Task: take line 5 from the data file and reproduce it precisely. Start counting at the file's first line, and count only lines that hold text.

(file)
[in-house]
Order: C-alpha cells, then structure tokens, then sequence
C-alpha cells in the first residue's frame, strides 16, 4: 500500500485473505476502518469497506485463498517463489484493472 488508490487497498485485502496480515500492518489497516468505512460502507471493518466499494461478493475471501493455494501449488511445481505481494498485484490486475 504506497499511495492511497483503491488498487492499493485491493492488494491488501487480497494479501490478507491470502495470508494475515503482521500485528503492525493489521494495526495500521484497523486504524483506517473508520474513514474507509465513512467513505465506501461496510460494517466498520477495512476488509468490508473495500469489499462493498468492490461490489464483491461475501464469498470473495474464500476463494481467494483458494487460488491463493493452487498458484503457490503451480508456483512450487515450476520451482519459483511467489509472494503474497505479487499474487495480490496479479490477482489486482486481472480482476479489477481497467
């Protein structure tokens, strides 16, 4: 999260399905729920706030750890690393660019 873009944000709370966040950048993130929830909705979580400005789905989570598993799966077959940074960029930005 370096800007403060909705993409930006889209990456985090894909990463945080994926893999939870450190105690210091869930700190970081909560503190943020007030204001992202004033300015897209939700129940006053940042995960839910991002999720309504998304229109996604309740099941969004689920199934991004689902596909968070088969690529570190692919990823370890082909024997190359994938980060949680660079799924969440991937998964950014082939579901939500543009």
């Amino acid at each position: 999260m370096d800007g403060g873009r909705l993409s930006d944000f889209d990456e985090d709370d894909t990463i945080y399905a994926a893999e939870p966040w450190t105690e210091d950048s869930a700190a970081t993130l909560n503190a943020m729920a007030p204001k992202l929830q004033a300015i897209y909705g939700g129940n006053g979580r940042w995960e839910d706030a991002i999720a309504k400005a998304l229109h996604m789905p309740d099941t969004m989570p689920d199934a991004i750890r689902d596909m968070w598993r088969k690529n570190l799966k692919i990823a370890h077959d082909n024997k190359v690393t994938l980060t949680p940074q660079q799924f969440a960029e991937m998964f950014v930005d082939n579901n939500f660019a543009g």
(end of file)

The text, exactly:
């Amino acid at each position: 999260m370096d800007g403060g873009r909705l993409s930006d944000f889209d990456e985090d709370d894909t990463i945080y399905a994926a893999e939870p966040w450190t105690e210091d950048s869930a700190a970081t993130l909560n503190a943020m729920a007030p204001k992202l929830q004033a300015i897209y909705g939700g129940n006053g979580r940042w995960e839910d706030a991002i999720a309504k400005a998304l229109h996604m789905p309740d099941t969004m989570p689920d199934a991004i750890r689902d596909m968070w598993r088969k690529n570190l799966k692919i990823a370890h077959d082909n024997k190359v690393t994938l980060t949680p940074q660079q799924f969440a960029e991937m998964f950014v930005d082939n579901n939500f660019a543009g």